Quote:
Originally Posted by jnorman
Do not remove the lid - it is part of the sound of the instrument.
Quote:
Originally Posted by deedeeyeah
full support for leaving the lid on: it's an integral part of the sound!
Interesting!! I've found very divided information over this - some folks suggest that it is an integral part of the instrument sound and should be left alone - others suggest that the lid's main function is to project the sound of a piano into a concert hall and amplify it over the orchestra, so sticking a bunch of mics right in close just means you have a ton more early reflections to consider.

All that said, I do realise in this small space that taking the lid off is actually just making my ceiling more of a factor to deal with, so I've now put it back on and am trying a new approach.

Quote:
Originally Posted by deedeeyeah
i'm mostly using a spaced pair of schoeps with mk21 or mk4 capsules (or a pair of c460b/ck61's, c414b-uls', OC818's, TLM170's or TLM107's) near the hammers and almost always a TLM170 in wide cardioid (or omni) with a steep lpf lower down the strings (see pics).
Thanks for these pictures, they're very helpful! Curious why you opted for spaced cardioids vs spaced omnis?

I guess this is the main thing I really want to clear up - is a spaced pair of omnis close in above the hammers going to be a much better move than spaced/coincident cardioids, or my R88? Thinking in terms of eliminating these hot notes, having good phase coherency, and complimenting the blumlein R88 if it's placed somewhere else?

Cheers!

D
Old 13th September 2020
  #9
Lives for gear
 

Quote:
Originally Posted by maximumteatime View Post
Thanks for these pictures, they're very helpful! Curious why you opted for spaced cardioids vs spaced omnis?

I guess this is the main thing I really want to clear up - is a spaced pair of omnis close in above the hammers going to be a much better move than spaced/coincident cardioids, or my R88? Thinking in terms of eliminating these hot notes, having good phase coherency, and complimenting the blumlein R88 if it's placed somewhere else?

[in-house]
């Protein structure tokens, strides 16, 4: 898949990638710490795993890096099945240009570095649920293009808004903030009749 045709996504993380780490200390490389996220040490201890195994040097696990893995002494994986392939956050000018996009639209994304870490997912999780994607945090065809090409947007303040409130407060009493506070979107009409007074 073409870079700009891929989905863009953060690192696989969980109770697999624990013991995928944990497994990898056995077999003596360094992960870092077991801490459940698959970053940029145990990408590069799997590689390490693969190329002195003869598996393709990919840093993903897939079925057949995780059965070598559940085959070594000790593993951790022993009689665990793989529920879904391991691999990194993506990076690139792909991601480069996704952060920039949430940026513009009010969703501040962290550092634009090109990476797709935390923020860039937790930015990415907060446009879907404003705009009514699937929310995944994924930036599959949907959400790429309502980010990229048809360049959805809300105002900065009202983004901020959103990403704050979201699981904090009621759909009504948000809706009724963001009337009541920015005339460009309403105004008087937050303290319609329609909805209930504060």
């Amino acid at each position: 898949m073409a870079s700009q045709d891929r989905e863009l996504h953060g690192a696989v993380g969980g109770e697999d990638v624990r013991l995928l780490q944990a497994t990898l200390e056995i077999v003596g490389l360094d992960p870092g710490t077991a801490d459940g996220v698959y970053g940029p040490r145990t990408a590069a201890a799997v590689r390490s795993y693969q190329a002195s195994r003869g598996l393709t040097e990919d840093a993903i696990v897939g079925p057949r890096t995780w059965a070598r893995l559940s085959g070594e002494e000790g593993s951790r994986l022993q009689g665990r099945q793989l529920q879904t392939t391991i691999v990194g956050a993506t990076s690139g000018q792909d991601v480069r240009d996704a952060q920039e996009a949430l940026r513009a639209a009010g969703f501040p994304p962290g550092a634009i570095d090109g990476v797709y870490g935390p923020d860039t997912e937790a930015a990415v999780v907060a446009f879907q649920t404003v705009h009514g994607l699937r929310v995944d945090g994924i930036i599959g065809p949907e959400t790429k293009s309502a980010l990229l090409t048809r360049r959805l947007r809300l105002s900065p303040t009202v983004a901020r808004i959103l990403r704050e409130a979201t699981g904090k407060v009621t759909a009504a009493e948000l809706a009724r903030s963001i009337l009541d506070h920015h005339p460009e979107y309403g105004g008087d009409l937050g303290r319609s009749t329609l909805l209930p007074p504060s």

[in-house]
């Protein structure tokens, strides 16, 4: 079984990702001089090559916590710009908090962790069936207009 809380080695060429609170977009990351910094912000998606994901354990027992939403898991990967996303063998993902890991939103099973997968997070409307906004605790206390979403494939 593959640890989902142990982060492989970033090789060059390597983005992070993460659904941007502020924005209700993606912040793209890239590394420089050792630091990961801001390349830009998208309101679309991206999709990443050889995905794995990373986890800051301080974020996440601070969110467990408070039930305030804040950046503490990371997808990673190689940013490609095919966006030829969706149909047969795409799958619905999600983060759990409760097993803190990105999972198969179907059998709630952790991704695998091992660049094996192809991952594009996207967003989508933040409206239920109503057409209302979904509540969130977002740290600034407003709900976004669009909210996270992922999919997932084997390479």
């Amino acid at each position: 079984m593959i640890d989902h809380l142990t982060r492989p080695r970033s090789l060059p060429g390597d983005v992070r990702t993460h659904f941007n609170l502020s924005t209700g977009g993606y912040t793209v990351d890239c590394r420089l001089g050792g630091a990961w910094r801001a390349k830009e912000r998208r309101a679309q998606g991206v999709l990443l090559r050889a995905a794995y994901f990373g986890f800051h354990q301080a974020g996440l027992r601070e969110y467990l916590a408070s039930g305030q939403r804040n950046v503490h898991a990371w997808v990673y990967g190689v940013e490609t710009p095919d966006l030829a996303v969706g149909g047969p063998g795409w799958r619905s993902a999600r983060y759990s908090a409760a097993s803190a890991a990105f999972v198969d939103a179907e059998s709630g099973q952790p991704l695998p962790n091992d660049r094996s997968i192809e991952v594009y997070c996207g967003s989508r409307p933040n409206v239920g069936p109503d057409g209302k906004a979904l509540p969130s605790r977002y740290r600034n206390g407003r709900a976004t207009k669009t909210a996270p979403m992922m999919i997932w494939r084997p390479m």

they were wide cardioids in this case (mk21)...

...but the reason for using directional mics is pretty simple: i'm mostly interested in what's happening in front of mics and less around them, but certainly not behind them so i hardly ever use omnis in any application...

...and don't get me started on blumlein which adds phase-reversed rear pickup; my least-favourite of all mic techniques!

unless the piano was very poorly maintained/tuned, i've never had issues with 'hot notes', not even with mics even closer (see pic of the 414's below which were used in cardioid*): with the lid on, you get so much sound boucing around, reflections and refraction of all sorts that any minor emphasis on or off-axis gets smoothed - hence my quote that the lid is an integral part of the sound and is responsible for far more than just projecting sound into the audience! you get a far different blend of direct sound, early reflections and room sound with a lid on the large stick than without the lid, regardless of room/hall...

this goes not only for the mics but the the pianists: i have yet to come across a single pianist which prefers the sound of the piano without a lid (in which case i of cause would try to catch it accordingly)!

* the pic with the neumann mics (cardioid as well) show al schmitt's take on things, not mine - but while we're at it: for a slightly 'less-modern' sound, i often use a pair of ldc's too but in a pseudo-x/y configuration with one mic pointing more towards the low strings/side/lid of the piano; i might add a pic (if i can find one)...